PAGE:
The other Jamaicans, Owen Samuda, had a tough day out on the links, firing an 81 to be tied for thirteenth on 15 over par, while Ian Facey (78) and Sean Morris (73) lost ground to the leaders. Fellow Jamaican William Knibbs carded another 77 in round three to be down the leader board on 19 over par and in 21st position The leaders among countries are Jamaica (+37), tied with the Dominican Republic (+37), Puerto Rico (+56), Barbados (+64), with Trinidad and Tobago at (+65), Cayman Islands (+77), Bahamas (+91) and the US Virgin Islands at 160 over par. Jamaica remain fifth in the George Teale Trophy for women on a 52 over par score, trailing leaders Puerto Rico (32 over par) by some distance. Madelyn Piccininni is the best-placed Jamaican among the women. She did admirably better than her 81 and 85 in the two previous rounds after carding a 78 on Wednesday. The field is being led by Dominican Republic’s Karina Sanchez, who was the best on the day on the women’s side. Trinidadian pair of Carlos Baynes and Richard Camacho had a combined 70 to increase their lead in the Higgs and Higgs trophy to five under par, with Robert Piggot and Michael Haynes of Barbados at minus 2 and in second place. The Jamaican pair of Keith Stein and Radcliff Knibbs are holding on to third, after firing a combined 71 to be at Even Par, through three rounds at the Half Moon Golf Club. Western Bureau: Jamaica’s Jonathan Newham equalled his second-round 71 to lead the individual race in the Caribbean Golf Championship Hoerman Cup at the Half Moon Golf Course in Montego Bay yesterday. Newham’s score puts him one under par for the day and an equal minus one through three rounds, giving host Jamaica a share of the lead with the Dominican Republic, who rallied on the third day through the pair of Redhames Pena and Lino Guerrero. The stakes remain high with only today’s final round remaining to separate the teams. Newham started well from tee-off, and although he had a few setbacks on the front nine, he used the quick fairway and solid greens to maintain his lead. Devaughn Robinson of The Bahamas carded the best score of the round, a minus two under par 70 score. It was the best round of any player in all three days, bettering his opening round 76 on Monday and the 75 he fired on Tuesday. It took him up the leader board where he joined Newham, with Pena in third overall after his 71. He is at six over par through three rounds. Newham again used the conditions to his advantage as the wind, though not as heavy as Tuesday’s, made play tricky for some players. OTHERJAMAICANS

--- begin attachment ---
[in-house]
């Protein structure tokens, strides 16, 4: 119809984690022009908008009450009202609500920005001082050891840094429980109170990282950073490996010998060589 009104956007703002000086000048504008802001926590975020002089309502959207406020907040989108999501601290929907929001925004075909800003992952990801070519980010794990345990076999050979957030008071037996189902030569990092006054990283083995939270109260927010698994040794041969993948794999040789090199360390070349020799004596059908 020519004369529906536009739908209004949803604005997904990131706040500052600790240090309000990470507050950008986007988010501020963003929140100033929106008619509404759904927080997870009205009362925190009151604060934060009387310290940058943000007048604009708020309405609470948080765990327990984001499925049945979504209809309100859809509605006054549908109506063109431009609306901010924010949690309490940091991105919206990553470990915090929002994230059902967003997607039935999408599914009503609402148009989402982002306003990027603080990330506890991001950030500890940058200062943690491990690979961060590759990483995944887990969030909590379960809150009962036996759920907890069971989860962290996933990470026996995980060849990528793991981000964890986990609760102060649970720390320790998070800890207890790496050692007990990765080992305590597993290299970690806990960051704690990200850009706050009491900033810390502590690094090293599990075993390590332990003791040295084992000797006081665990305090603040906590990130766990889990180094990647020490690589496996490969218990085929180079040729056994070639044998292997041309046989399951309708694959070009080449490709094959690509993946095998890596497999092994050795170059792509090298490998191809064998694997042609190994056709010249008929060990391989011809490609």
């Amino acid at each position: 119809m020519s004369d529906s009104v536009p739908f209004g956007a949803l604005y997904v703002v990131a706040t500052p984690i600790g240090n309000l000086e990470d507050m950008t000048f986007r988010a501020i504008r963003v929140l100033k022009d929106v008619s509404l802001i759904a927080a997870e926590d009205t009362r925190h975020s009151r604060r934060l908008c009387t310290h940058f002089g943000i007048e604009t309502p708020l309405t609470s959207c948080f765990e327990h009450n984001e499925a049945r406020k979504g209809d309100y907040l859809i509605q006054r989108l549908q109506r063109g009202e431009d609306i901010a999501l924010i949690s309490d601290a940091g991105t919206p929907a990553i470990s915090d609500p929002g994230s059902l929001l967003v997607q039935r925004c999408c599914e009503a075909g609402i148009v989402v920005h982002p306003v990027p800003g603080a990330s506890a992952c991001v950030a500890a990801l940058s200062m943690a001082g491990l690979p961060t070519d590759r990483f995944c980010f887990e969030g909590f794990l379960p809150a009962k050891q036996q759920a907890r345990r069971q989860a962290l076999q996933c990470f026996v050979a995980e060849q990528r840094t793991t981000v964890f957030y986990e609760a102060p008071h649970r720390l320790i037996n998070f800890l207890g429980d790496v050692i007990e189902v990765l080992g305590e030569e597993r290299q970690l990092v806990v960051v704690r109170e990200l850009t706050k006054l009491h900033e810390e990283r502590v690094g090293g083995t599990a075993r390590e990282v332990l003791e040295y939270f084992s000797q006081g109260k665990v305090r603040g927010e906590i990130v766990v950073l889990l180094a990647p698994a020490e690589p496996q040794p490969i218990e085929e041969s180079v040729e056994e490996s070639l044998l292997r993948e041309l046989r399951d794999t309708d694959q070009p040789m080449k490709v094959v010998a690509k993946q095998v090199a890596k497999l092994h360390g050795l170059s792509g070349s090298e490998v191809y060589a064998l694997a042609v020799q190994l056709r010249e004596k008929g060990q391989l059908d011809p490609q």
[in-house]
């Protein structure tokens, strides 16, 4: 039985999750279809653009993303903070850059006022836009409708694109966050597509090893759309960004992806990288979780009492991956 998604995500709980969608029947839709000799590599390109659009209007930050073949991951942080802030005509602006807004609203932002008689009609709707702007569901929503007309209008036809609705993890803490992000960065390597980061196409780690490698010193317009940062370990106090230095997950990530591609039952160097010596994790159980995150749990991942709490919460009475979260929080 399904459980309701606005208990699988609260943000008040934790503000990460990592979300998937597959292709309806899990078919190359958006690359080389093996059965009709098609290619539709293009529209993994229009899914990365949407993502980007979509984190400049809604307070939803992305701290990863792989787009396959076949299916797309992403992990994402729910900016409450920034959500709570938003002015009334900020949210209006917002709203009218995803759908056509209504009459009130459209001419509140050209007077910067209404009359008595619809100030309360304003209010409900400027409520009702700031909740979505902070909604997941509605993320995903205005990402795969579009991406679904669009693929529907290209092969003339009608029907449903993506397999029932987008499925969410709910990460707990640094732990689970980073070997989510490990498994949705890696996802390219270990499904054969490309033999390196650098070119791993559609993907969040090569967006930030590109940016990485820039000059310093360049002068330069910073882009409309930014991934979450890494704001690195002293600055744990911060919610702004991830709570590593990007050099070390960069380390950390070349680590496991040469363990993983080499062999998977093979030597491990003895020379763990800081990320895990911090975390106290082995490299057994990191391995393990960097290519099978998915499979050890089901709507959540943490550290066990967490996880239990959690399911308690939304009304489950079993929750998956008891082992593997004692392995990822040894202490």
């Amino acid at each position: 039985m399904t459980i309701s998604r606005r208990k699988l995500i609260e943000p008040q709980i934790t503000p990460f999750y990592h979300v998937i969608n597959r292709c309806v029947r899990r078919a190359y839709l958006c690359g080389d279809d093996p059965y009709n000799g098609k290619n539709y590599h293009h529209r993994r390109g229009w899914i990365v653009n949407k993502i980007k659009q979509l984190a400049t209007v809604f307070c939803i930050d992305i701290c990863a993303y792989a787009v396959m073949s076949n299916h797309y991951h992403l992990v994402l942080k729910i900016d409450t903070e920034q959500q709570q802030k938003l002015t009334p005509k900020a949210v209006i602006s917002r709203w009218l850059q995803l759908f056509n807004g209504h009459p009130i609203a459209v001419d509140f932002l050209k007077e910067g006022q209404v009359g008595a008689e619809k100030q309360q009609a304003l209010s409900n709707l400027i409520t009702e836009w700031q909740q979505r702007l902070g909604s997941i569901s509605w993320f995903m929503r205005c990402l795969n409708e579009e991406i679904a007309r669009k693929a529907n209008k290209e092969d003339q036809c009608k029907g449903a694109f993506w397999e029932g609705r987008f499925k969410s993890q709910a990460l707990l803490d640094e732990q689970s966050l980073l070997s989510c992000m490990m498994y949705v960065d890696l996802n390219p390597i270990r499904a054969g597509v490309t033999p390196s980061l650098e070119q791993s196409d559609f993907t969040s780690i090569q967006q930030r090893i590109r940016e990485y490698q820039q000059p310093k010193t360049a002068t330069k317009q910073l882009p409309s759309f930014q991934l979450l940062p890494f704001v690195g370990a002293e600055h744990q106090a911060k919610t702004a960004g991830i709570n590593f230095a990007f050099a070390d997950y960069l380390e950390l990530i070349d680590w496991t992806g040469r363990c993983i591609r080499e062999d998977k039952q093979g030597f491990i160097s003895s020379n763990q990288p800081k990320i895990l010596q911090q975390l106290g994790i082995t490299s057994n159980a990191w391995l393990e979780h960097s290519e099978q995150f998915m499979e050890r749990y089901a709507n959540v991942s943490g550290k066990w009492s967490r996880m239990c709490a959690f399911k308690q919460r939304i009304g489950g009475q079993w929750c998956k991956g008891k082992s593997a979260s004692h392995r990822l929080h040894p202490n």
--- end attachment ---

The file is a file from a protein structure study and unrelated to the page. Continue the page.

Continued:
The judge said Brown’s comments brought balance to an emotional case related to a gang accused in the slaying of Burbank police Officer Matthew Pavelka. “I find the comments very offensive and upsetting,” said Burbank police Detective Michael Pavelka, Matthew Pavelka’s father. “In light of what happened, I can’t conceive how Mr. Brown could say anything positive on behalf of Mr. Schaffer. It’s something I live with every day – the loss of my son.” The rookie officer was killed in a 2003 shootout with suspected Vineland Boys members. Brown, a 41-year veteran of the department who was appointed in 2001 to the Burbank-Glendale-Pasadena Airport Authority board, said he returned a phone call from a probation officer regarding Schaffer’s sentencing. In a March 2 letter to the council, he said he didn’t ask for leniency for Schaffer, but rather answered questions about how he knew Schaffer and for how long, including his past involvement in local charities. “I told what I knew of him,” wrote Brown, whose term will expire in June. “I told the truth.” Ramos said that, as a public figure, Brown should have watched his words more carefully. “I know, as appointed or elected officials, all of our words, private and personal, are subject to scrutiny,” she said. Still, Councilmen Jef Vander Borght and David Golonski said Brown shouldn’t be dismissed for voicing an opinion that might be unpopular. “I think he said what he believed was truthful, and has a right to do that, no matter how much we don’t like it,” Golonski said. Brown knew Schaffer, a Glendale businessman who served on the Glendale Water and Power Commission, for at least five years. He had ties with former Burbank Councilwoman Stacey Murphy, Schaffer’s then-girlfriend, who was convicted in the Vineland Boys probe on drug and child-endangerment charges. firstname.lastname@example.org (818) 546-3304160Want local news?Sign up for the Localist and stay informed Something went wrong. Please try again.subscribeCongratulations! You’re all set! BURBANK – Bob Hope Airport Commissioner Don Brown has won a reprieve from potential dismissal after speaking on behalf of a friend convicted in the Vineland Boys probe. Brown, a retired Burbank Police Department lieutenant, made comments to a probation officer that helped secure a reduced sentence for Scott Schaffer, a former City Hall insider convicted of trading guns for cocaine with members of the Sun Valley-based gang. The police rank and file and City Councilwoman Marsha Ramos have pressed for Brown’s removal for weeks, but after testimony Tuesday night from both critics and supporters, several council members declined calls for a formal dismissal hearing. Instead, the panel ordered the city attorney to try to obtain Schaffer’s pre-sentencing report, which is under seal. Mayor Todd Campbell said he had hoped to question Brown, who did not appear at Tuesday’s meeting. “I would like to have a hearing that actually gets to the bottom of this,” he said. But Lt. Pat Lynch of the Burbank Police Officers Association said he was disappointed by the decision. While the pre-sentencing report may end speculation over what Brown actually said, it won’t change Schaffer’s sentence, and it leaves the commissioner overseeing an airport near Vineland Boys territory. Schaffer, 53, was sentenced Feb. 12 to 13 months in federal prison after pleading guilty in 2005 to a charge of using a firearm in furtherance of a drug-trafficking crime. Prosecutors had sought a 21-month sentence. Calls for Brown’s ouster came after U.S. District Court Judge John F. Walter said he gave Schaffer a lighter sentence in part because of a “glowing recommendation” from the airport commissioner.